When B.C. Place Stadium hosted the Women’s World Cup in 2015, FIFA’s contract prohibited the B.C. Sports Hall of Fame from opening on match days.
When FIFA returns for the next men’s World Cup in 2026, the province’s sports shrine will likely be smaller.
According to two sources not authorized to speak publicly, the Crown corporation that runs the stadium is planning to expand the Pacific Rim private suites on level 3 in time for the stadium to be one of the 16 venues for the North America-hosted tournament. FIFA is expected to schedule five matches in the early rounds in Vancouver.
B.C. Pavilion Corporation [PavCo] had originally proposed relocating the entire Sports Hall but has since narrowed its sights on the back-of-house, archival storage area.
B.C. Place already has 50 private furnished and catered suites that hold between 10 and 24 people. During the recent 2022 World Cup in Qatar, FIFA subcontracted high-end ticket packages and VIP hospitality to the Swiss company Match Hospitality.
A spokeswoman for PavCo did not deny the suite expansion concept.
“We are in the process of planning for projects required to host the FIFA World Cup 2026 at B.C. Place in conjunction with our partners, those plans and associated budgets are not finalized at this time,” said Meaghan Benmore in a prepared statement. “We have a very collaborative working relationship with the B.C. Sports Hall of Fame and will continue to work closely with them regarding the space that they rent within B.C. Place.”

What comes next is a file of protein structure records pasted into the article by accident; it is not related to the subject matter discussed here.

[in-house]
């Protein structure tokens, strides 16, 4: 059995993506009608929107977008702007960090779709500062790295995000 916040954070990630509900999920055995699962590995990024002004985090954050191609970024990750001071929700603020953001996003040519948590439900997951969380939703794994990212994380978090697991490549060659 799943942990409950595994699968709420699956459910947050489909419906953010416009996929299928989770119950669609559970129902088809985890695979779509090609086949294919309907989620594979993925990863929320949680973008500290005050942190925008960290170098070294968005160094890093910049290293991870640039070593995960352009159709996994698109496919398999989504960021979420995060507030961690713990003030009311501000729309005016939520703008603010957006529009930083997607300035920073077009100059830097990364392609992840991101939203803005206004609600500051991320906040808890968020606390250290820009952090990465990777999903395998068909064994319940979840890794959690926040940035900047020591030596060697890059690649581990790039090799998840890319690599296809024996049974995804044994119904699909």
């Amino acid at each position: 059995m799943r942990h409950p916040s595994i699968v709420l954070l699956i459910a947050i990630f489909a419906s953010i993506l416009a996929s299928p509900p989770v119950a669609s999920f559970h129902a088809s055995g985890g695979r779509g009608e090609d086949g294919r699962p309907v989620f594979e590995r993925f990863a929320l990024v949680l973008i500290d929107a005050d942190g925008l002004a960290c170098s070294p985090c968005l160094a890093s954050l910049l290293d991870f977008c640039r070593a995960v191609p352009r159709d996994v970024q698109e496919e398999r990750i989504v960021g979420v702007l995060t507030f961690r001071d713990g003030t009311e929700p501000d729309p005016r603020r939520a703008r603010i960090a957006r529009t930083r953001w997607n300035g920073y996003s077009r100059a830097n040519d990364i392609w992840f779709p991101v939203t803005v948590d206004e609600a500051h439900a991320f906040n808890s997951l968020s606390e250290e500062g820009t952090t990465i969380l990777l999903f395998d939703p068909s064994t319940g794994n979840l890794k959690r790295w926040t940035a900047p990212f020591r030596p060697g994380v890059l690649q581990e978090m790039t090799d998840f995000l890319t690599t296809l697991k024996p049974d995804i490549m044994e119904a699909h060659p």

The Sports Hall’s CEO also did not deny that suites could replace part of his facility.
“The B.C. Sports Hall of Fame has a collaborative relationship with B.C. Place,” said Nicholas Cartmell. “We have ongoing discussions about a range of matters, but it’s too early to speculate on what the future may hold for space we hold within B.C. Place to house our archives.”
During the 2015 Women’s World Cup, FIFA exerted its strict guidelines for third party operations inside official venues to prevent the Sports Hall from opening on match days. Part of the Sports Hall’s compensation in 2015 was display space at the FIFA FanFest in Larwill Park on game days.
“FIFA ‘owns’ the building right now,” then-Sports Hall executive director Allison Mailer conceded in a 2015 interview.
During the 2010 Winter Olympics, the Sports Hall opened limited hours behind security barriers while B.C. Place hosted opening, closing and nightly medals ceremonies.
When FIFA chose Vancouver last June, the provincial government said the cost to taxpayers would be $240 million to $260 million. But, in January, it revealed that Vancouver city hall was responsible for $230 million in costs and would use a new 2.5% civic accommodation tax to pay the bill by 2030. The province did not disclosed how much it is spending.
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